Volunteer Gains Rare, Poignant Insight in Ecuadorian Mother’s Home
In her team journal entry, Ecuador volunteer Maddie Hite-Smaka describes the humbling experience of visiting the home of a child and being graciously welcomed by the family. The team was invited to visit the home of Ana María (mother) and Daniel*, a three-year-old with whom they worked at an early childhood development center for the most vulnerable families in the community. In this unique time spent with a mother of five, the team of volunteers was able to learn a bit more about what life is like in Calderón, on the outskirts of the Andean city of Quito. Maddie writes here about honoring this experience as a gift.
By Maddie Hite-Smaka
Our fourth day was a bit of a whirlwind. And as I step to the keyboard with the task of telling about today, I find myself hesitating. I wrote last time about my perspective, but tonight I choke on the thought. I feel there is no perspective for me to have, only somebody else’s to honor. Sitting up in a full bed with chocolate and music and shelter, approaching a birthday tomorrow that I will surely get to celebrate in some lovely way that I please, I try to remember to honor my gifts and not hold them graciously in any comparison to another person’s gifts.
It began tender but loud. I started my day in Teacher Gaby’s room with the “babies” of the center. Despite a language barrier, I found many ways to show Emiliano how to share with his classmates. After a couple days of admiring the fervor with which the profesoras (teachers) feed the children, I finally got a hang of it, getting over the fear of feeling like I was forcing, and finding the balance in a steady hand on the spoon and a soft hand under their chin. My Spanish trickled back and I remembered that it’s not about translating what I hear, but trusting what I know and learned in my childhood. Overall, a morning full of growth and kisses and head rubs and laughs.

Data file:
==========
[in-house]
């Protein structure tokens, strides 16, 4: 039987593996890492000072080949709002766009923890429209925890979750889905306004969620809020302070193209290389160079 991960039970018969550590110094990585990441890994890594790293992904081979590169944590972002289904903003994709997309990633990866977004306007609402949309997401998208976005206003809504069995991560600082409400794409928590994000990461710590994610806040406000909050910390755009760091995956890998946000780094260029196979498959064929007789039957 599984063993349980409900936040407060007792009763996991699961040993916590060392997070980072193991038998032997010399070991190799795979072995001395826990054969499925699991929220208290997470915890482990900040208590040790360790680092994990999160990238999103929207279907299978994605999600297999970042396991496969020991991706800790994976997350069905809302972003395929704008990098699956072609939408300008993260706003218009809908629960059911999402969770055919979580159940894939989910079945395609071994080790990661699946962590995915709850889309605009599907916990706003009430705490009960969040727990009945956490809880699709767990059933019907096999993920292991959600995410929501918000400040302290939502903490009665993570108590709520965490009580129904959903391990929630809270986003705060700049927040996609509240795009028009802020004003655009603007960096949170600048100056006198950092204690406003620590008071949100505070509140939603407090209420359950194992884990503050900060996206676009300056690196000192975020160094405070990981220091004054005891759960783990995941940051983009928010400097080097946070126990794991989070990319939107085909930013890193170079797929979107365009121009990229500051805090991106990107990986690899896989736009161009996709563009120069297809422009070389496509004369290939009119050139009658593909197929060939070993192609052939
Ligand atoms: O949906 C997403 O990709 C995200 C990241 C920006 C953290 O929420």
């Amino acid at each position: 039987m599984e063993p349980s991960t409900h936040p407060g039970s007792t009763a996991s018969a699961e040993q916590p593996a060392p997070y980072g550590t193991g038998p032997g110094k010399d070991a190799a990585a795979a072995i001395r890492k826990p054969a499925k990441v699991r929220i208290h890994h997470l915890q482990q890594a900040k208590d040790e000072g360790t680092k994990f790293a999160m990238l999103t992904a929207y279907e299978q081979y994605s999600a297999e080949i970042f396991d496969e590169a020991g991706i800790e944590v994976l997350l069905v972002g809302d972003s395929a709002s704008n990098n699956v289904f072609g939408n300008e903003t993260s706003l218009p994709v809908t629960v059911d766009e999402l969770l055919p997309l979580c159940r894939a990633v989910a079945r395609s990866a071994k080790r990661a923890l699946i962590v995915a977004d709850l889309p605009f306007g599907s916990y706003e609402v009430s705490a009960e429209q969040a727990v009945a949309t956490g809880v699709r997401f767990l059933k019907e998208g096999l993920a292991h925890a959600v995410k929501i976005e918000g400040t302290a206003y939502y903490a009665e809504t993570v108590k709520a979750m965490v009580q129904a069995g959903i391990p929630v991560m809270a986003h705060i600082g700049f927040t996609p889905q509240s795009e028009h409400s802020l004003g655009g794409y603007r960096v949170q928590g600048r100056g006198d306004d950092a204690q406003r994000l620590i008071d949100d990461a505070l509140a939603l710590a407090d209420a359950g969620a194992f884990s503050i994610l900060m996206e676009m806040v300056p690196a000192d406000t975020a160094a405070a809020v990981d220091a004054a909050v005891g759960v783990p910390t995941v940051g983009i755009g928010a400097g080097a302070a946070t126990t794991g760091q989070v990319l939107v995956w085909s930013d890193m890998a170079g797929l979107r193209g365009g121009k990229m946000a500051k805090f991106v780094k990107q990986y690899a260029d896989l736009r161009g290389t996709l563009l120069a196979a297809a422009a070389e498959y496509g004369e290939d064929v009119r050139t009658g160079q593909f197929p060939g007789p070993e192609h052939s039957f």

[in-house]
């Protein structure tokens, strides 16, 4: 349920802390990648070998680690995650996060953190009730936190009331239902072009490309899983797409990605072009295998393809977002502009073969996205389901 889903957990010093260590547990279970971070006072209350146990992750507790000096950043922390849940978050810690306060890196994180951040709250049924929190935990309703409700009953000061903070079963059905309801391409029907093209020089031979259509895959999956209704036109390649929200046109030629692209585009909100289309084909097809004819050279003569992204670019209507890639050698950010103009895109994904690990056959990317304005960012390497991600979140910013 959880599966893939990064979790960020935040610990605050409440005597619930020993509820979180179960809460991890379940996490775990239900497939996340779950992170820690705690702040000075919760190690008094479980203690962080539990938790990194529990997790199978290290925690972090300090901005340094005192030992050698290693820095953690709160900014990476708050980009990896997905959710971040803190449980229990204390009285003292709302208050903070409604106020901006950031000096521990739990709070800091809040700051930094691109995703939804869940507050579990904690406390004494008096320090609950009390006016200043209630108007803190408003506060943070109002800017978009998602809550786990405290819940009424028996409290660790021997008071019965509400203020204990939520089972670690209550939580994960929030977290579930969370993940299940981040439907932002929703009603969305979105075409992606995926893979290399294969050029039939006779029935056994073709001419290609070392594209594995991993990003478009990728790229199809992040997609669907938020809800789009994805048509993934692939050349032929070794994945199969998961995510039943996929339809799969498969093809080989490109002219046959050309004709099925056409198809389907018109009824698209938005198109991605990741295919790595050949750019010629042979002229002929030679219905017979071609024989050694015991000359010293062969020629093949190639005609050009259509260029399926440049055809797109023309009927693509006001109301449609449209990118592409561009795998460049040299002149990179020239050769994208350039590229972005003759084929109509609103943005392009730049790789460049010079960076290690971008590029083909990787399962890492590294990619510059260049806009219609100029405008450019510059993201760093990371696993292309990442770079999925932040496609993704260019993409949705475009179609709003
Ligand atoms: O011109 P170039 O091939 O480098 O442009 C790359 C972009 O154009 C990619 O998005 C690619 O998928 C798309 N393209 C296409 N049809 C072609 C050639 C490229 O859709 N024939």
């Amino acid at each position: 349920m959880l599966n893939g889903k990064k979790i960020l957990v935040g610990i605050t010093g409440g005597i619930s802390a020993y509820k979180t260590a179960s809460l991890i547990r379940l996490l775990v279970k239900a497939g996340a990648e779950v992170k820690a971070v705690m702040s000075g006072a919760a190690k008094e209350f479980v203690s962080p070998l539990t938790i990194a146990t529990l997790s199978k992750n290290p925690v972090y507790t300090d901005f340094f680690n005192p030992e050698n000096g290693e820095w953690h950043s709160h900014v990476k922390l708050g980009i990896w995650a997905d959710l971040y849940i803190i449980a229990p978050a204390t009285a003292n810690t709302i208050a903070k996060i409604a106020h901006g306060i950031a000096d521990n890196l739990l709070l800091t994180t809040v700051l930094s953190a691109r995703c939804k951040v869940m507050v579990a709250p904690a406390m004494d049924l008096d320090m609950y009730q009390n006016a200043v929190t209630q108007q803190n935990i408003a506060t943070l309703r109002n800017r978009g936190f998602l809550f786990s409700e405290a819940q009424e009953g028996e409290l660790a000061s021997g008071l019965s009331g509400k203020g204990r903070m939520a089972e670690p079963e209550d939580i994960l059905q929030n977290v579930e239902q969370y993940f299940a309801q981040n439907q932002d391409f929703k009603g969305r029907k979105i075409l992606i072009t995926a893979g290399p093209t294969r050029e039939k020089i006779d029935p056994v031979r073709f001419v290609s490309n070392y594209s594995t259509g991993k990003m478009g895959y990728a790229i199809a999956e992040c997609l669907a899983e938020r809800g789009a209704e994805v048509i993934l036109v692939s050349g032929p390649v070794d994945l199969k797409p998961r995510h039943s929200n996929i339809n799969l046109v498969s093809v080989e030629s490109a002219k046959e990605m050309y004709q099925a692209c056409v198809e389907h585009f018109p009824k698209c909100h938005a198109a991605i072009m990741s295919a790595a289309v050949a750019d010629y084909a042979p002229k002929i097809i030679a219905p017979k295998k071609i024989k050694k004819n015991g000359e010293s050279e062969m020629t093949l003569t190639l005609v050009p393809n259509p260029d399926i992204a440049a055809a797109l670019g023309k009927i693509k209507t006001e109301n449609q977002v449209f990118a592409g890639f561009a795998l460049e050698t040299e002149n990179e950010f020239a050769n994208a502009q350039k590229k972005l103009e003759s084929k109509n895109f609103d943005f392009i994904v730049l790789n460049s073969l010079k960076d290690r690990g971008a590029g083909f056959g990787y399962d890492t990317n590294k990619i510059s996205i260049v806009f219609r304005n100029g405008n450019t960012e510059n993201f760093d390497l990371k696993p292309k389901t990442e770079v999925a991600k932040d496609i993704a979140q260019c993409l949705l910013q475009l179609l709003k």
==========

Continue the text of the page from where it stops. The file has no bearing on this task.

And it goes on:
After our lunch with Belén, we bought groceries for our home visit with young Daniel’s mother, Ana María. Maggie guided us through the small three walls of the market, selecting various grains and snacks and home essentials. I was preparing my perspective balancing. I knew I was going to walk into a home, somebody’s version of their home, that would be unlike anything I’d seen before. I knew I couldn’t imagine it, that it would be like nothing I would ever encounter and then some. We got back to FUNDAC and Ana María was already there. After collecting our stuff, we went to find her and Daniel.
“I knew I was going to walk into a home, somebody’s version of their home, that would be unlike anything I’d seen before. I knew I couldn’t imagine it, that it would be like nothing I would ever encounter and then some.”– Maddie Hite-Smaka
I want to be cautious of not becoming an unreliable narrator, adding in unneeded tension for the sake of a good piece of writing. So I’ll tell it as plainly as I can without exploiting the experience or our host.